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Alive and well


Charity work is thriving in New Orleans

A special evening of dinner and drinks took place at Arnaud’s Restaurant to honor chairpersons and others who have dedicated countless hours to various charitable organizations over the years. The event also served as a precursor to the upcoming charity galas to be held throughout the year.

“These are the people who have constantly given their blood, sweat, tears and love to New Orleans all of the time, not only when they are chairing events,” said Lisa Sins, director of sales and marketing for Arnaud’s. “These chairs are real ambassadors for the city,” said Katy Casbarian, vice president of Arnaud’s. “This is just our little part in thanking them for their charity work in New Orleans to help those who are not as privileged as others.”

Guests mingled and enjoyed libations in Arnaud’s Gold Room before being seated in the elegant Irma Room, which was thoughtfully appointed with gorgeous floral arrangements provided by Glenn Vesh of Perfect Presentations Exclusive Floral Designs. One of the city’s premier event designers, Glenn Vesh is intimately involved with charitable functions in New Orleans. In an impromptu speech, he took the opportunity to thank Arnaud’s for recognizing the efforts of the chairs. “There would be no culture if it wasn’t for you, Arnaud’s.”

A fabulous multicourse menu was expertly prepared by chef de cuisine Gaetano DiGiovanni and his talented staff, starting with an exquisite appetizer of smoked pompano accompanied by frozen Grey Goose vodka. Next came a classic turtle soup with a splash of sherry, along with Sonoma- Cutrer Chardonnay. Guests were then delighted with fresh lobster poached in cream with a spot of caviar. Quail á l’orange, with Freemark Abbey Cabernet Sauvignon, and a tender filet au poivre were marvelous. Arnaud’s signature dessert, flamed strawberries Arnaud and dense chocolate devastation, rounded out a most perfect meal.

As guests enjoyed one another’s company throughout the evening, one topic of conversation consistently rang through: upcoming or recently held fund-raising galas. Raising significant monies for meaningful work, research and awareness, these events are a sheer delight for all who attend.

Recent galas
Marbury Little reported that the New Orleans affiliate of the Susan G. Komen Breast Cancer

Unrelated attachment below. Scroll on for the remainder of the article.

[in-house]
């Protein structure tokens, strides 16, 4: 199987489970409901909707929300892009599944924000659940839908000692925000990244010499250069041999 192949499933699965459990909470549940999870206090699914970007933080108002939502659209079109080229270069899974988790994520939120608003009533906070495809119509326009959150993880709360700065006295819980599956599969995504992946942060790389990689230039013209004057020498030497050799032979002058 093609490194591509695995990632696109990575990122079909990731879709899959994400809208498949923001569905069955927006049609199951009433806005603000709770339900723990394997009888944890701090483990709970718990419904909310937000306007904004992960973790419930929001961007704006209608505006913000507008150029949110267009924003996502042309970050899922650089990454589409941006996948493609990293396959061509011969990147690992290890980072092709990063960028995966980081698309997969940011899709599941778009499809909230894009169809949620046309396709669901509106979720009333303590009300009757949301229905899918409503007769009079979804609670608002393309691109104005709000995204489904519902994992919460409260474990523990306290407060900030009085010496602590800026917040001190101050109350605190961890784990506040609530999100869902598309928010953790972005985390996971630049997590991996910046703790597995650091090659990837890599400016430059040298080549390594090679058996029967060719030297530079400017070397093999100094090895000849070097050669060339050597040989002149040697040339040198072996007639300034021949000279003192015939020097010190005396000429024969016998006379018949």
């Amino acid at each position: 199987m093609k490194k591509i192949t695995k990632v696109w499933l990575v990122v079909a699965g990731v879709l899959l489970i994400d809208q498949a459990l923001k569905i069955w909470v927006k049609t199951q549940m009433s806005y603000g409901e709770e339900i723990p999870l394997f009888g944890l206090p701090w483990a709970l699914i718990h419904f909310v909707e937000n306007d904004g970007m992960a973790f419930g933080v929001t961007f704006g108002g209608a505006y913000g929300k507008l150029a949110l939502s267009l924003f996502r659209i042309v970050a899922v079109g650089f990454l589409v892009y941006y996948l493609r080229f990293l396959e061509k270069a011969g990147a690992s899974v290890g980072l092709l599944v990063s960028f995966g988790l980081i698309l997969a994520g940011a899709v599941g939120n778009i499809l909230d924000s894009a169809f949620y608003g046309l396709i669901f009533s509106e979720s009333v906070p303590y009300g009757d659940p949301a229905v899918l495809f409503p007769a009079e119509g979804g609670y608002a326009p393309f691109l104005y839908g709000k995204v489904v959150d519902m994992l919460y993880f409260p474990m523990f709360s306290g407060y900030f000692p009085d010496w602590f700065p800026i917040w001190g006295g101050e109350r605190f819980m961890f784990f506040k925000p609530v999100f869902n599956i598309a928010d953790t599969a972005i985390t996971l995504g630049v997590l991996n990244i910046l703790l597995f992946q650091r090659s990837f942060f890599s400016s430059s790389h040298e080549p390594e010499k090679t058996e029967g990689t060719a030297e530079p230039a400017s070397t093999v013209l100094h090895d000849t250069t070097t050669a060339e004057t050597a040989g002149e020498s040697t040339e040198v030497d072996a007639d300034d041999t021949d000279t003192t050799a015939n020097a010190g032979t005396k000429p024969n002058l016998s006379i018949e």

Foundation’s Summer Cure Chefs’ Wine Dinner and Silent Auction, held in July at theWindsor Court Hotel, was a smashing success. “We raised over $70,000 that evening, which is so important since so many people are touched by breast cancer in their lifetime,” said Little, who, along with Pat Denechaud, has been involved with the organization in New Orleans for years.

“I’m a perfect example of someone who is a breast cancer survivor,” said Denechaud, who had breast cancer almost 20 years ago. “So it really is special to see the people involved with the Komen Foundation making a difference in the community. So much of what is raised goes to research and that is what the cure is all about.”

The American Cancer Society’s Hope Gala was held August 12, at the Shops at Canal Place, with a silent auction and patron party prior to the gala at Morton’s Steakhouse of Chicago. Nicole LaBadot, event manager for the gala, said that sponsorship and participation from restaurants and local companies was surprisingly high this year. The event raised $110,000, which will be used for funding research, advocacy and patient services. “The Patrick F. Taylor Hope Lodge has recently come to fruition, which is a 34-room facility for cancer patients traveling 30 miles or more from their treatment facility to stay free of charge,” said, “and it is beautiful. When our first patient arrived, we were so excited. It’s a huge step for us.”

Upcoming galas
Angele Darling is looking forward to the Komen Foundation’s Annual Salute to Survivors Luncheon on Friday, September 15, at the Sheraton, and also the Race for the Cure on Sunday, October 1, at City Park.

“I’ve had a friend who has battled the disease for 10 years and today we are seeing such innovation in treatment,” said Darling. “People need to know that you can have the disease in 1997 and still be here in 2007.”

Dr. Russell Klein, associate dean at LSU Medical School in charge of the alumni affairs development, said that after a terrible year of destruction and evacuating to Baton Rouge, the school has been in use since January, save for the dental school, which suffered catastrophic damage. “We appealed to our alumni outside of the storm area and in a few weeks collected nearly one million dollars, which was used for such necessary things as student housing,” said Klein.